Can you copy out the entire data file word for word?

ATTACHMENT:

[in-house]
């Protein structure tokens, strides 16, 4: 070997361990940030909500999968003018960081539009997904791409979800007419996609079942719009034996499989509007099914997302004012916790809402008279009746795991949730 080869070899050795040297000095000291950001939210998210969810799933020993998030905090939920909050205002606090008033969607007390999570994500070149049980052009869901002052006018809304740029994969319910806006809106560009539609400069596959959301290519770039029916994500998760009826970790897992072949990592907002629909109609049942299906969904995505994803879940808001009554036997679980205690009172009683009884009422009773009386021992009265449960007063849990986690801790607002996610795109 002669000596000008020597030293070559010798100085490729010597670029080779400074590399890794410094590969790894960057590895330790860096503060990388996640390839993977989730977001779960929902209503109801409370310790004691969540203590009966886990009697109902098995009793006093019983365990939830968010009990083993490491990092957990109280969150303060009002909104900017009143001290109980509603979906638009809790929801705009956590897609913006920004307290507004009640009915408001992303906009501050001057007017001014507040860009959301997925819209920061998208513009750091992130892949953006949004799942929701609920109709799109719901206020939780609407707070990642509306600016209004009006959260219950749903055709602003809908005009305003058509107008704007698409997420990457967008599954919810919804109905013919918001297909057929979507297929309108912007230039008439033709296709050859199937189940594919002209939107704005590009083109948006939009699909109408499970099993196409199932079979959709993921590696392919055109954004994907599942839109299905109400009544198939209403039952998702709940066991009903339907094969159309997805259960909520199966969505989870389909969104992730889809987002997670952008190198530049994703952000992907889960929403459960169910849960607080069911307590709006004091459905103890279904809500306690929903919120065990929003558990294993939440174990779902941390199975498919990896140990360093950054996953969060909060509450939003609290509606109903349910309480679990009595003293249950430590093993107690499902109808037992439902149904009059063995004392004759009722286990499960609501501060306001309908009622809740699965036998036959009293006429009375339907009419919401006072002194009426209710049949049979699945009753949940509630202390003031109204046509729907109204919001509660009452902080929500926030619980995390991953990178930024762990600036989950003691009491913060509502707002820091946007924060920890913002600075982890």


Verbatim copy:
[in-house]
């Protein structure tokens, strides 16, 4: 070997361990940030909500999968003018960081539009997904791409979800007419996609079942719009034996499989509007099914997302004012916790809402008279009746795991949730 080869070899050795040297000095000291950001939210998210969810799933020993998030905090939920909050205002606090008033969607007390999570994500070149049980052009869901002052006018809304740029994969319910806006809106560009539609400069596959959301290519770039029916994500998760009826970790897992072949990592907002629909109609049942299906969904995505994803879940808001009554036997679980205690009172009683009884009422009773009386021992009265449960007063849990986690801790607002996610795109 002669000596000008020597030293070559010798100085490729010597670029080779400074590399890794410094590969790894960057590895330790860096503060990388996640390839993977989730977001779960929902209503109801409370310790004691969540203590009966886990009697109902098995009793006093019983365990939830968010009990083993490491990092957990109280969150303060009002909104900017009143001290109980509603979906638009809790929801705009956590897609913006920004307290507004009640009915408001992303906009501050001057007017001014507040860009959301997925819209920061998208513009750091992130892949953006949004799942929701609920109709799109719901206020939780609407707070990642509306600016209004009006959260219950749903055709602003809908005009305003058509107008704007698409997420990457967008599954919810919804109905013919918001297909057929979507297929309108912007230039008439033709296709050859199937189940594919002209939107704005590009083109948006939009699909109408499970099993196409199932079979959709993921590696392919055109954004994907599942839109299905109400009544198939209403039952998702709940066991009903339907094969159309997805259960909520199966969505989870389909969104992730889809987002997670952008190198530049994703952000992907889960929403459960169910849960607080069911307590709006004091459905103890279904809500306690929903919120065990929003558990294993939440174990779902941390199975498919990896140990360093950054996953969060909060509450939003609290509606109903349910309480679990009595003293249950430590093993107690499902109808037992439902149904009059063995004392004759009722286990499960609501501060306001309908009622809740699965036998036959009293006429009375339907009419919401006072002194009426209710049949049979699945009753949940509630202390003031109204046509729907109204919001509660009452902080929500926030619980995390991953990178930024762990600036989950003691009491913060509502707002820091946007924060920890913002600075982890």